Antwerp

Like most cities in Flanders, this one has different names in different languages: Antwerp in English, Antwerpen in Dutch and German, Anvers in French, Amberes in Spanish, Antuérpia in Portuguese, Anversa in Italian, Antwerpia in Polish.

With a population of over 500,000, Antwerp is the largest municipality in Flanders and even, because of a technicality, the largest municipality in Belgium.

The technicality is that the Brussels Capital Region is divided into nineteen municipalities, of which the City of Brussels is only one. The population of the City of Brussels is only about 182,000. The Brussels Capital Region, however, has a population of well over a million people, more than twice as many as in Antwerp.

Antwerp’s symbol, the big A

Antwerp, in any case, is a pleasant and lively place to visit. It has an opera house, a great new Museum by the River, some outstanding art museums and numerous historic buildings. Also the city is rapidly improving its cycling infrastructure and now has three different bike rental systems in addition to the traditional bicycle shops.

The symbol of the city is a big white A on a red background with six orange rays of sunlight shining out in all directions, often accompanied by a slogan such as ‘t stad is van iedereen, meaning “The city belongs to everyone” or “It is everyone’s city”.

Part of the VirtualTourist group in Antwerp 2012

My immediate reason for visiting Antwerp in August 2012 was to attend the “tenth anniversary VirtualTourist meeting” organized by longtime member “irisbe” (Dannie) a decade after the first big VT meeting that she organized back in 2002.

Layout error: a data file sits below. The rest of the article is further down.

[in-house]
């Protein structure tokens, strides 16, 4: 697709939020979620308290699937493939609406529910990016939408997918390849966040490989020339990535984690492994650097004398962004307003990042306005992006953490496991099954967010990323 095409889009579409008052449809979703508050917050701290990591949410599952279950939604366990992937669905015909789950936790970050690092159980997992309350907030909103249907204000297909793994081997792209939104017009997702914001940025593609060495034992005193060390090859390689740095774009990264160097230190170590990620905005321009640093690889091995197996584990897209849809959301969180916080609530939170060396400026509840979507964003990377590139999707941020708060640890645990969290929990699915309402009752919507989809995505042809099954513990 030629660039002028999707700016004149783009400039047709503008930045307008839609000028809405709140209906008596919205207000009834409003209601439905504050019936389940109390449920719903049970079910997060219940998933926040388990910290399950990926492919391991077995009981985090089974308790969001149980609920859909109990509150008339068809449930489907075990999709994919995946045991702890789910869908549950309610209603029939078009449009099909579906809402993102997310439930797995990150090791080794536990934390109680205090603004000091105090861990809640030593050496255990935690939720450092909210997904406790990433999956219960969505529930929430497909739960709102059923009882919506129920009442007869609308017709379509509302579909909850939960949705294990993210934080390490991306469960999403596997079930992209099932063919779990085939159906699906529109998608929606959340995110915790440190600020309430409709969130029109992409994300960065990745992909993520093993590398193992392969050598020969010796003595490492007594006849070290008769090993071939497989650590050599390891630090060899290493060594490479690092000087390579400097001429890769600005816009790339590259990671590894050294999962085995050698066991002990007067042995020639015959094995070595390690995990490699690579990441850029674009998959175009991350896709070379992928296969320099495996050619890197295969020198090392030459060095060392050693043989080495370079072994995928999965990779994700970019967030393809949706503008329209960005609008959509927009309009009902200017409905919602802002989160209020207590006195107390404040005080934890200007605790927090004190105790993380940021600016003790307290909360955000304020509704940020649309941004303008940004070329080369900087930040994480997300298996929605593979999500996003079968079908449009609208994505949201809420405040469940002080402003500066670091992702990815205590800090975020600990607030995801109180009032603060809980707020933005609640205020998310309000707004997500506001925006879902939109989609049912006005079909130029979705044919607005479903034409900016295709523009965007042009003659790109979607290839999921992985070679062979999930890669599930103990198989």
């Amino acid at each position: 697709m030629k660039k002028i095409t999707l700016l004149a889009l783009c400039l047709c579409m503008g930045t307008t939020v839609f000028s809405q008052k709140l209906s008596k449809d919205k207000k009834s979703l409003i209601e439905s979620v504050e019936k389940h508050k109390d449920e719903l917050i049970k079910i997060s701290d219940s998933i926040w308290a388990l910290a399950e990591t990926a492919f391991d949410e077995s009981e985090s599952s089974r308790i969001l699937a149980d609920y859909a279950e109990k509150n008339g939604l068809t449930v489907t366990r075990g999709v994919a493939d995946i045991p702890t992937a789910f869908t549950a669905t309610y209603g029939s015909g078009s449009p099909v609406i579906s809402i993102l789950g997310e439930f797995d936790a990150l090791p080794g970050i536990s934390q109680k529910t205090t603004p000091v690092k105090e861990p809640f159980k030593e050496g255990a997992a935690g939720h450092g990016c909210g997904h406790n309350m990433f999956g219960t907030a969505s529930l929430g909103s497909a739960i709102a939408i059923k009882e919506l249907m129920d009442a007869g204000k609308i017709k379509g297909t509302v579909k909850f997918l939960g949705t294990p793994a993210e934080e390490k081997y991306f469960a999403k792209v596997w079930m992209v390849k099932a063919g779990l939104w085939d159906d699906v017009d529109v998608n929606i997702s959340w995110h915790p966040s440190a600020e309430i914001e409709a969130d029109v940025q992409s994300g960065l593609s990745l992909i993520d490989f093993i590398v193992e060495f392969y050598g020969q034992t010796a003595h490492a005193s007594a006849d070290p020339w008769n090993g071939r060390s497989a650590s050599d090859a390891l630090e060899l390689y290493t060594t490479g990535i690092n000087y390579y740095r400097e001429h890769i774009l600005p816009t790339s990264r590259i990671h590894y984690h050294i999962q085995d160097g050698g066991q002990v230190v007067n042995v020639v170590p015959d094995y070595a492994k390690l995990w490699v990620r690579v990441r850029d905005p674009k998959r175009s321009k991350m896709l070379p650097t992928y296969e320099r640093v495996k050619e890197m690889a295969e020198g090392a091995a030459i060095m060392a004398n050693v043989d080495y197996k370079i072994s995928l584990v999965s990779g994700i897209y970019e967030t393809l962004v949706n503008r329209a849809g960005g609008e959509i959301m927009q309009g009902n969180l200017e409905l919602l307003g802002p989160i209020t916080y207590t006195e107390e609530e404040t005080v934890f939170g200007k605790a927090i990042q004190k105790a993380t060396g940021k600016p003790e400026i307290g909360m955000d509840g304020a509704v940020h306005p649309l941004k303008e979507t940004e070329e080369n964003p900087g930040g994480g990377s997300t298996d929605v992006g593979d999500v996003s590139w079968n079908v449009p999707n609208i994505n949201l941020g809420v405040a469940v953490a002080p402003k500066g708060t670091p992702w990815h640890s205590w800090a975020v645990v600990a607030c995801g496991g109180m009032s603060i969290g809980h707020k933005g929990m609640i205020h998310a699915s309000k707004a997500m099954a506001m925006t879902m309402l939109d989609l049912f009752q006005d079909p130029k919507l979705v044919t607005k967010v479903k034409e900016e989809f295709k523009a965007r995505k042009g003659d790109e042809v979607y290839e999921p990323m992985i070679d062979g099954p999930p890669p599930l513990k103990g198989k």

The 2012 meeting was a blast from the past for me because I finally met some people who had been very active on VT when I first joined the site. (VirtualTourist was founded in 1998 and ceased to exist in 2017.)

The one downside of this meeting was that we happened to be in Antwerp on the absolutely hottest weekend of the year, with a high temperature of 35°C on August 18th. While this might not sound extreme to those of you who live in the tropics, it was certainly extreme for Antwerp, since the average high for August 18 is only 22°C.

The restaurants, in particular, were not at all equipped to deal with such an unusual level of heat. They have no air conditioning, not even fans, and some have ovens or open grills in the same room as the customers, so it was even hotter inside the restaurants than it was out on the street.

Seating in the Antwerp opera house

Heat was not at all a problem on my next visit to Antwerp in December 2019, when I saw a beautiful opera/ballet production of Dvořák’s Rusalka in the Antwerp opera house.

My photos in this post are from 2012 and 2019. I revised the text in 2019.

See more posts on Antwerp, Belgium.
See more posts on the now-defunct website VirtualTourist.

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